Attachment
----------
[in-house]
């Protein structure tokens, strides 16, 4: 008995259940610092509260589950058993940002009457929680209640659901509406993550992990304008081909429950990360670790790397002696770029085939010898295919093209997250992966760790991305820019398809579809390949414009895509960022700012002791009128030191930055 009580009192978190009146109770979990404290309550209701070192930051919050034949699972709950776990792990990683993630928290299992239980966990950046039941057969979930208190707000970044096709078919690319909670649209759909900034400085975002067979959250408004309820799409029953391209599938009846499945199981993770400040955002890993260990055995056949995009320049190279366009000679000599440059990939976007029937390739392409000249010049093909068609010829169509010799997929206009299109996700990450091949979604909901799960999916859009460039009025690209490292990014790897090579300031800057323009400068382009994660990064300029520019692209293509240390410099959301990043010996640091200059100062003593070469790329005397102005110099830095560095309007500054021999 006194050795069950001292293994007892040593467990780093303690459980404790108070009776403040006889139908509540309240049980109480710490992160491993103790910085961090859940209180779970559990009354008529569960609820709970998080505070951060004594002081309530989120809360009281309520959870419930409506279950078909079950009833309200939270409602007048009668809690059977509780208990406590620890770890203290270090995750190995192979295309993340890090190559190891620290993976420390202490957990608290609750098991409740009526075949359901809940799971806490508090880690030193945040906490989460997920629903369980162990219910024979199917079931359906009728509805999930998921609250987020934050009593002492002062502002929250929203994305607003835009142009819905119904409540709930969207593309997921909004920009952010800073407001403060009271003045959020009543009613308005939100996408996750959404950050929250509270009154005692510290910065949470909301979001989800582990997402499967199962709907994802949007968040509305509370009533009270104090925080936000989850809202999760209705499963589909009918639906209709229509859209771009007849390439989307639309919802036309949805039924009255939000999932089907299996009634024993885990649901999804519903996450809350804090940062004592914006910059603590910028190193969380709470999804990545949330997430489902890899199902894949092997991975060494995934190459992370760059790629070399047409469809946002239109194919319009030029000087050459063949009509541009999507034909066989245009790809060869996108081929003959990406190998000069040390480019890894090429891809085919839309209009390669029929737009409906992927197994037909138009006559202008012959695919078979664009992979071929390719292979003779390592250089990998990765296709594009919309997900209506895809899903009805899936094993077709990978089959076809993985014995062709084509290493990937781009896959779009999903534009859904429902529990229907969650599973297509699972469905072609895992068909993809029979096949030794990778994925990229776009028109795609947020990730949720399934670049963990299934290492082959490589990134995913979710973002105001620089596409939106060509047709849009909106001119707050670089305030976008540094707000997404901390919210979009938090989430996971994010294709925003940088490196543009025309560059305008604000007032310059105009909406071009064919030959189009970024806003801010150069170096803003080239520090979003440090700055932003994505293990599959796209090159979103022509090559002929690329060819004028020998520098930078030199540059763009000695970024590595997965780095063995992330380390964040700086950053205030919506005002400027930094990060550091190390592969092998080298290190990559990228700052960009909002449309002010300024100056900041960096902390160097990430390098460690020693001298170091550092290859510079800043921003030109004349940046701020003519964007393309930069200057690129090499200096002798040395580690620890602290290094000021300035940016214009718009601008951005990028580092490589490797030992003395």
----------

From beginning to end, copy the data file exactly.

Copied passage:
[in-house]
């Protein structure tokens, strides 16, 4: 008995259940610092509260589950058993940002009457929680209640659901509406993550992990304008081909429950990360670790790397002696770029085939010898295919093209997250992966760790991305820019398809579809390949414009895509960022700012002791009128030191930055 009580009192978190009146109770979990404290309550209701070192930051919050034949699972709950776990792990990683993630928290299992239980966990950046039941057969979930208190707000970044096709078919690319909670649209759909900034400085975002067979959250408004309820799409029953391209599938009846499945199981993770400040955002890993260990055995056949995009320049190279366009000679000599440059990939976007029937390739392409000249010049093909068609010829169509010799997929206009299109996700990450091949979604909901799960999916859009460039009025690209490292990014790897090579300031800057323009400068382009994660990064300029520019692209293509240390410099959301990043010996640091200059100062003593070469790329005397102005110099830095560095309007500054021999 006194050795069950001292293994007892040593467990780093303690459980404790108070009776403040006889139908509540309240049980109480710490992160491993103790910085961090859940209180779970559990009354008529569960609820709970998080505070951060004594002081309530989120809360009281309520959870419930409506279950078909079950009833309200939270409602007048009668809690059977509780208990406590620890770890203290270090995750190995192979295309993340890090190559190891620290993976420390202490957990608290609750098991409740009526075949359901809940799971806490508090880690030193945040906490989460997920629903369980162990219910024979199917079931359906009728509805999930998921609250987020934050009593002492002062502002929250929203994305607003835009142009819905119904409540709930969207593309997921909004920009952010800073407001403060009271003045959020009543009613308005939100996408996750959404950050929250509270009154005692510290910065949470909301979001989800582990997402499967199962709907994802949007968040509305509370009533009270104090925080936000989850809202999760209705499963589909009918639906209709229509859209771009007849390439989307639309919802036309949805039924009255939000999932089907299996009634024993885990649901999804519903996450809350804090940062004592914006910059603590910028190193969380709470999804990545949330997430489902890899199902894949092997991975060494995934190459992370760059790629070399047409469809946002239109194919319009030029000087050459063949009509541009999507034909066989245009790809060869996108081929003959990406190998000069040390480019890894090429891809085919839309209009390669029929737009409906992927197994037909138009006559202008012959695919078979664009992979071929390719292979003779390592250089990998990765296709594009919309997900209506895809899903009805899936094993077709990978089959076809993985014995062709084509290493990937781009896959779009999903534009859904429902529990229907969650599973297509699972469905072609895992068909993809029979096949030794990778994925990229776009028109795609947020990730949720399934670049963990299934290492082959490589990134995913979710973002105001620089596409939106060509047709849009909106001119707050670089305030976008540094707000997404901390919210979009938090989430996971994010294709925003940088490196543009025309560059305008604000007032310059105009909406071009064919030959189009970024806003801010150069170096803003080239520090979003440090700055932003994505293990599959796209090159979103022509090559002929690329060819004028020998520098930078030199540059763009000695970024590595997965780095063995992330380390964040700086950053205030919506005002400027930094990060550091190390592969092998080298290190990559990228700052960009909002449309002010300024100056900041960096902390160097990430390098460690020693001298170091550092290859510079800043921003030109004349940046701020003519964007393309930069200057690129090499200096002798040395580690620890602290290094000021300035940016214009718009601008951005990028580092490589490797030992003395």